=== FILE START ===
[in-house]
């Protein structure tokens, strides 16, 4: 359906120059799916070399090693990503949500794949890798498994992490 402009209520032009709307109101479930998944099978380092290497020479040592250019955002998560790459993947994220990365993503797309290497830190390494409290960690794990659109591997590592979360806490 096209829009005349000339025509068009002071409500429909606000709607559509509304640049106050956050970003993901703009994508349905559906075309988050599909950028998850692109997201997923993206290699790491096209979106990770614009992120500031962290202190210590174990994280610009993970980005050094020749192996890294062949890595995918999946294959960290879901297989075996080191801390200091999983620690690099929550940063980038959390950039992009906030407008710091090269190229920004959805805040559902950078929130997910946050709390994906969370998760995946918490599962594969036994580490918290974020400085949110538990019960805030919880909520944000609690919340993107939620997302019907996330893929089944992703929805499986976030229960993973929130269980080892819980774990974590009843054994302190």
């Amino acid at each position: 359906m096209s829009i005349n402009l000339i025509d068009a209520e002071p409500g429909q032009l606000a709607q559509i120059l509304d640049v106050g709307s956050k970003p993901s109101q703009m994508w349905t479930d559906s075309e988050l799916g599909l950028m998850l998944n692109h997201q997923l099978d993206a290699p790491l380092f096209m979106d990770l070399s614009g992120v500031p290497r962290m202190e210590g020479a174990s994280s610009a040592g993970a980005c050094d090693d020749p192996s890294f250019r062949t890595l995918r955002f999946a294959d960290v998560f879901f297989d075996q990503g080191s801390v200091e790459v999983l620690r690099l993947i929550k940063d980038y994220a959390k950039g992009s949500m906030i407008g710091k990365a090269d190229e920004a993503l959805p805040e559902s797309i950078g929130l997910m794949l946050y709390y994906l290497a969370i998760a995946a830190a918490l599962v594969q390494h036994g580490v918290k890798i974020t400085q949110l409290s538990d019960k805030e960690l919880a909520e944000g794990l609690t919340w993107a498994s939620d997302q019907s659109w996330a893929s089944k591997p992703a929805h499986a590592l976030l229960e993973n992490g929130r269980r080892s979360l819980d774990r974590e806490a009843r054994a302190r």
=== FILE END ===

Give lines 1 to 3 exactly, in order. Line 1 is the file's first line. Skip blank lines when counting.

[in-house]
């Protein structure tokens, strides 16, 4: 359906120059799916070399090693990503949500794949890798498994992490 402009209520032009709307109101479930998944099978380092290497020479040592250019955002998560790459993947994220990365993503797309290497830190390494409290960690794990659109591997590592979360806490 096209829009005349000339025509068009002071409500429909606000709607559509509304640049106050956050970003993901703009994508349905559906075309988050599909950028998850692109997201997923993206290699790491096209979106990770614009992120500031962290202190210590174990994280610009993970980005050094020749192996890294062949890595995918999946294959960290879901297989075996080191801390200091999983620690690099929550940063980038959390950039992009906030407008710091090269190229920004959805805040559902950078929130997910946050709390994906969370998760995946918490599962594969036994580490918290974020400085949110538990019960805030919880909520944000609690919340993107939620997302019907996330893929089944992703929805499986976030229960993973929130269980080892819980774990974590009843054994302190």
């Amino acid at each position: 359906m096209s829009i005349n402009l000339i025509d068009a209520e002071p409500g429909q032009l606000a709607q559509i120059l509304d640049v106050g709307s956050k970003p993901s109101q703009m994508w349905t479930d559906s075309e988050l799916g599909l950028m998850l998944n692109h997201q997923l099978d993206a290699p790491l380092f096209m979106d990770l070399s614009g992120v500031p290497r962290m202190e210590g020479a174990s994280s610009a040592g993970a980005c050094d090693d020749p192996s890294f250019r062949t890595l995918r955002f999946a294959d960290v998560f879901f297989d075996q990503g080191s801390v200091e790459v999983l620690r690099l993947i929550k940063d980038y994220a959390k950039g992009s949500m906030i407008g710091k990365a090269d190229e920004a993503l959805p805040e559902s797309i950078g929130l997910m794949l946050y709390y994906l290497a969370i998760a995946a830190a918490l599962v594969q390494h036994g580490v918290k890798i974020t400085q949110l409290s538990d019960k805030e960690l919880a909520e944000g794990l609690t919340w993107a498994s939620d997302q019907s659109w996330a893929s089944k591997p992703a929805h499986a590592l976030l229960e993973n992490g929130r269980r080892s979360l819980d774990r974590e806490a009843r054994a302190r």